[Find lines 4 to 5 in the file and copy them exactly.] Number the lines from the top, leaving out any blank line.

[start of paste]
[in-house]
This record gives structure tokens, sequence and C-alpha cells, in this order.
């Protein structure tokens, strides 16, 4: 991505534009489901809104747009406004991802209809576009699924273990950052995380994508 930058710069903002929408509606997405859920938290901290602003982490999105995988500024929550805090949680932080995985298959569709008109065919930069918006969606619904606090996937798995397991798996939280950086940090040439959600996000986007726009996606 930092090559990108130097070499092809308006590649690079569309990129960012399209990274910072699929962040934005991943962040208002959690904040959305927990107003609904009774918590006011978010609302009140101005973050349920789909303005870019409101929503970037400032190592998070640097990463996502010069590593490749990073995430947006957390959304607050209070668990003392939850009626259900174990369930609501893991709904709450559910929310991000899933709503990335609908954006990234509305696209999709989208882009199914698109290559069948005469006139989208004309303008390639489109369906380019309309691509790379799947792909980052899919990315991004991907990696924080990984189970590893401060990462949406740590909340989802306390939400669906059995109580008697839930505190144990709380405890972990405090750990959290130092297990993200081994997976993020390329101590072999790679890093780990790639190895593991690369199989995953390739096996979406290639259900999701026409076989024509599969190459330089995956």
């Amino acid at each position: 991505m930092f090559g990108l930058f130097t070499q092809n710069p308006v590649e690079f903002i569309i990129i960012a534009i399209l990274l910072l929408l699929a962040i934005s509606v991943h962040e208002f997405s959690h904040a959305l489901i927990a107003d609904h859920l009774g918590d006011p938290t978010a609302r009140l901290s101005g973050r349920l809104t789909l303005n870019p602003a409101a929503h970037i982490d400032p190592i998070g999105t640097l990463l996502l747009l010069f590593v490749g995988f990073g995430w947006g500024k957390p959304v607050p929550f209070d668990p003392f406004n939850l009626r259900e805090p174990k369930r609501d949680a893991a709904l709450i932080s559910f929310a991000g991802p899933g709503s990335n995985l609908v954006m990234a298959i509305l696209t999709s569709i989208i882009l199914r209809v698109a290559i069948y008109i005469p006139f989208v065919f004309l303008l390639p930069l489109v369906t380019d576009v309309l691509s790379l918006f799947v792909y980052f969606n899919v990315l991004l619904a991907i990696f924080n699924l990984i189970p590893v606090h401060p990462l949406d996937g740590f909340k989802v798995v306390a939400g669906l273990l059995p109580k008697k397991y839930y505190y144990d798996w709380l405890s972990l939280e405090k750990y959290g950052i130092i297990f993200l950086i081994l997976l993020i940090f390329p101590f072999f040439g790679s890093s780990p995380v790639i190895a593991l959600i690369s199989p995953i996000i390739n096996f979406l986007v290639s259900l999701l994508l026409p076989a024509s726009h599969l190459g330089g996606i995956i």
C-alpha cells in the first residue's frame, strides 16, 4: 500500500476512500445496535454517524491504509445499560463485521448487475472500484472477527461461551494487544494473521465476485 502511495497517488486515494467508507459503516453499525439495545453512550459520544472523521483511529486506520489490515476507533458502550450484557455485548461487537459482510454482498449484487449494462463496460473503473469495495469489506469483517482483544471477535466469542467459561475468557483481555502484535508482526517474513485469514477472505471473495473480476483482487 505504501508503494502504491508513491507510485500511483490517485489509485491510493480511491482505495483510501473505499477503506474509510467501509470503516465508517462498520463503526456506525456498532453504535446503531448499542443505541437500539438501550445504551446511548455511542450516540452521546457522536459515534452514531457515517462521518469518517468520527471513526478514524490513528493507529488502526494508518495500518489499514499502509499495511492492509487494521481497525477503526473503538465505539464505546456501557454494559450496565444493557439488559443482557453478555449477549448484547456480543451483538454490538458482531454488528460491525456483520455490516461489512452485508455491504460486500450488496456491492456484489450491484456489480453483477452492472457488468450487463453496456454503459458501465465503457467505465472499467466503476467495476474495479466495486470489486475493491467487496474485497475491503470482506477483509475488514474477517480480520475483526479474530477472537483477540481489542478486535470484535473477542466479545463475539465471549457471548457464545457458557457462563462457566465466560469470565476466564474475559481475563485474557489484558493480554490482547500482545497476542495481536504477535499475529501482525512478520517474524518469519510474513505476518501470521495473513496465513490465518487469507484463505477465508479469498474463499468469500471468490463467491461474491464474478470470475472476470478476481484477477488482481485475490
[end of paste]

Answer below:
């Amino acid at each position: 991505m930092f090559g990108l930058f130097t070499q092809n710069p308006v590649e690079f903002i569309i990129i960012a534009i399209l990274l910072l929408l699929a962040i934005s509606v991943h962040e208002f997405s959690h904040a959305l489901i927990a107003d609904h859920l009774g918590d006011p938290t978010a609302r009140l901290s101005g973050r349920l809104t789909l303005n870019p602003a409101a929503h970037i982490d400032p190592i998070g999105t640097l990463l996502l747009l010069f590593v490749g995988f990073g995430w947006g500024k957390p959304v607050p929550f209070d668990p003392f406004n939850l009626r259900e805090p174990k369930r609501d949680a893991a709904l709450i932080s559910f929310a991000g991802p899933g709503s990335n995985l609908v954006m990234a298959i509305l696209t999709s569709i989208i882009l199914r209809v698109a290559i069948y008109i005469p006139f989208v065919f004309l303008l390639p930069l489109v369906t380019d576009v309309l691509s790379l918006f799947v792909y980052f969606n899919v990315l991004l619904a991907i990696f924080n699924l990984i189970p590893v606090h401060p990462l949406d996937g740590f909340k989802v798995v306390a939400g669906l273990l059995p109580k008697k397991y839930y505190y144990d798996w709380l405890s972990l939280e405090k750990y959290g950052i130092i297990f993200l950086i081994l997976l993020i940090f390329p101590f072999f040439g790679s890093s780990p995380v790639i190895a593991l959600i690369s199989p995953i996000i390739n096996f979406l986007v290639s259900l999701l994508l026409p076989a024509s726009h599969l190459g330089g996606i995956i």
C-alpha cells in the first residue's frame, strides 16, 4: 500500500476512500445496535454517524491504509445499560463485521448487475472500484472477527461461551494487544494473521465476485 502511495497517488486515494467508507459503516453499525439495545453512550459520544472523521483511529486506520489490515476507533458502550450484557455485548461487537459482510454482498449484487449494462463496460473503473469495495469489506469483517482483544471477535466469542467459561475468557483481555502484535508482526517474513485469514477472505471473495473480476483482487 505504501508503494502504491508513491507510485500511483490517485489509485491510493480511491482505495483510501473505499477503506474509510467501509470503516465508517462498520463503526456506525456498532453504535446503531448499542443505541437500539438501550445504551446511548455511542450516540452521546457522536459515534452514531457515517462521518469518517468520527471513526478514524490513528493507529488502526494508518495500518489499514499502509499495511492492509487494521481497525477503526473503538465505539464505546456501557454494559450496565444493557439488559443482557453478555449477549448484547456480543451483538454490538458482531454488528460491525456483520455490516461489512452485508455491504460486500450488496456491492456484489450491484456489480453483477452492472457488468450487463453496456454503459458501465465503457467505465472499467466503476467495476474495479466495486470489486475493491467487496474485497475491503470482506477483509475488514474477517480480520475483526479474530477472537483477540481489542478486535470484535473477542466479545463475539465471549457471548457464545457458557457462563462457566465466560469470565476466564474475559481475563485474557489484558493480554490482547500482545497476542495481536504477535499475529501482525512478520517474524518469519510474513505476518501470521495473513496465513490465518487469507484463505477465508479469498474463499468469500471468490463467491461474491464474478470470475472476470478476481484477477488482481485475490